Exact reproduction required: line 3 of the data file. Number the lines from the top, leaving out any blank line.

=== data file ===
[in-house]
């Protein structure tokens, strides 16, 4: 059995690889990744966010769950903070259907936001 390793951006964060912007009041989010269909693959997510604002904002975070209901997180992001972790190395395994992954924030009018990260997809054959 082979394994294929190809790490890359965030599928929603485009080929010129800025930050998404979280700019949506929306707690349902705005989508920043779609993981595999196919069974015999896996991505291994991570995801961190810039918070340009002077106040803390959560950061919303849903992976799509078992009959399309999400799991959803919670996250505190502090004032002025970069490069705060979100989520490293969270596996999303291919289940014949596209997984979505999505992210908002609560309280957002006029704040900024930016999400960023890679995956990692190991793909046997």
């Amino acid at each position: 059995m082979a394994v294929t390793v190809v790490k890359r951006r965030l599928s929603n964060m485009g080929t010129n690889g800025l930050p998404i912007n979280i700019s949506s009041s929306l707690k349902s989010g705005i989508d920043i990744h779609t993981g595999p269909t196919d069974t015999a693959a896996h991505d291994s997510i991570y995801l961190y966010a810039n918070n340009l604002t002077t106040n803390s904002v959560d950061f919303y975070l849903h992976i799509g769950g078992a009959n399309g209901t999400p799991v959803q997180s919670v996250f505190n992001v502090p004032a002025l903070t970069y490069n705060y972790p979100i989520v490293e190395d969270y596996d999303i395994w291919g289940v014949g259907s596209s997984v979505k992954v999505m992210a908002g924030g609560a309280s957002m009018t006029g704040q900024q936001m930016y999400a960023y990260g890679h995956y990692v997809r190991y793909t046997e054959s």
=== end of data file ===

């Amino acid at each position: 059995m082979a394994v294929t390793v190809v790490k890359r951006r965030l599928s929603n964060m485009g080929t010129n690889g800025l930050p998404i912007n979280i700019s949506s009041s929306l707690k349902s989010g705005i989508d920043i990744h779609t993981g595999p269909t196919d069974t015999a693959a896996h991505d291994s997510i991570y995801l961190y966010a810039n918070n340009l604002t002077t106040n803390s904002v959560d950061f919303y975070l849903h992976i799509g769950g078992a009959n399309g209901t999400p799991v959803q997180s919670v996250f505190n992001v502090p004032a002025l903070t970069y490069n705060y972790p979100i989520v490293e190395d969270y596996d999303i395994w291919g289940v014949g259907s596209s997984v979505k992954v999505m992210a908002g924030g609560a309280s957002m009018t006029g704040q900024q936001m930016y999400a960023y990260g890679h995956y990692v997809r190991y793909t046997e054959s």